Ohio State Projects $107M Budget Deficit For FY '21
The Ohio State athletic department projects a $107M "deficit because of the COVID-19 pandemic" in its budget for FY '21, according to front-page piece by Rabinowitz & Kaufman of the COLUMBUS DISPATCH. Ohio State said its 36-sport program, the largest in the country, "will remain intact," with scholarships fully funded. In its "conservative estimate," Ohio State projects revenue of about $73M for an operating budget of $180M in FY '21. That "does not include media-rights revenue, which is still to be determined by the Big Ten Conference and its television partners." The '21 budget "will include department-wide budget cuts, furloughs and other reductions." Twenty-five full-time athletics positions "will be eliminated." Coaching positions "are not among them." Forty-seven contracted employees -- including Ohio State AD Gene Smith, head coaches, football assistants, some assistants from other sports and top administrators -- "have voluntarily agreed to take 5% reductions in their base salaries." Furloughs of varying lengths "will be required of 345 employees" (COLUMBUS DISPATCH, 9/24).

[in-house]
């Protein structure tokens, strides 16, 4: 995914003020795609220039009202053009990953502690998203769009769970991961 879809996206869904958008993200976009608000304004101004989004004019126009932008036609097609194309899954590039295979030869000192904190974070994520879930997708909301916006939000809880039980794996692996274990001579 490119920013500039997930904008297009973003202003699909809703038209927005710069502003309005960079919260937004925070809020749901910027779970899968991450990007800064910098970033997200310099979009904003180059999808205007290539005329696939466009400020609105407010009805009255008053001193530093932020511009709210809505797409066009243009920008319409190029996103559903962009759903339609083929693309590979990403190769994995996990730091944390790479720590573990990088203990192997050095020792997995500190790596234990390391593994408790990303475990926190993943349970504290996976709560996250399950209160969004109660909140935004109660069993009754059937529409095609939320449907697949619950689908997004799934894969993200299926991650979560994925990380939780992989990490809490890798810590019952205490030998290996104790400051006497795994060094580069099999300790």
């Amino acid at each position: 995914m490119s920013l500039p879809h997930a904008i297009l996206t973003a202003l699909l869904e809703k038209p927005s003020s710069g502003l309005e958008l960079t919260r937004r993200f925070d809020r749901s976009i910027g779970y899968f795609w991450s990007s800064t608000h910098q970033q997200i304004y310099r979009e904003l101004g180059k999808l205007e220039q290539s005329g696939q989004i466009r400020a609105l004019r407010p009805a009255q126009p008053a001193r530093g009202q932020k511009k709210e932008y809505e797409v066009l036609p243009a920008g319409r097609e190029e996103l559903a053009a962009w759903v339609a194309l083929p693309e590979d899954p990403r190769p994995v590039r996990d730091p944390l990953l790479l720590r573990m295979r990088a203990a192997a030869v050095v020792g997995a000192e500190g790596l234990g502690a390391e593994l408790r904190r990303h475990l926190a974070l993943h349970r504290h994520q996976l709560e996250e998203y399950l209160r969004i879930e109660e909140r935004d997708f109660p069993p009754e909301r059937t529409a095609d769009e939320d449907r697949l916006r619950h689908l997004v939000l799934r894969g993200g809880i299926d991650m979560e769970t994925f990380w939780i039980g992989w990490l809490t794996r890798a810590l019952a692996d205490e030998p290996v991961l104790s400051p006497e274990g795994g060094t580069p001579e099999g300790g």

SHEDDING WEIGHT: In Columbus, Hayleigh Colombo noted the Ohio State athletic department yesterday announced cuts and savings totaling $36M. Even with those cuts, the school is "still projecting a $107 million deficit for the year." Ohio State earned $34M "from football media rights" in '19 (BIZJOURNALS.com, 9/23). Colombo in a separate piece noted Smith "acknowledged that the department's spending habits will have to adjust due to the new reality." Smith: "Everything is going to be different moving forward." For example, Ohio State is "looking to take a bus" to its football game against Michigan State this fall instead of flying. Smith also announced that $3.4M in "football game-day expenses have been cut." The athletic department "will take out a loan from the university in order to meet its budget deficit," and that "will have to be paid back over the next several years but it's unclear whether the loan will have interest" (BIZJOURNALS.com, 9/23).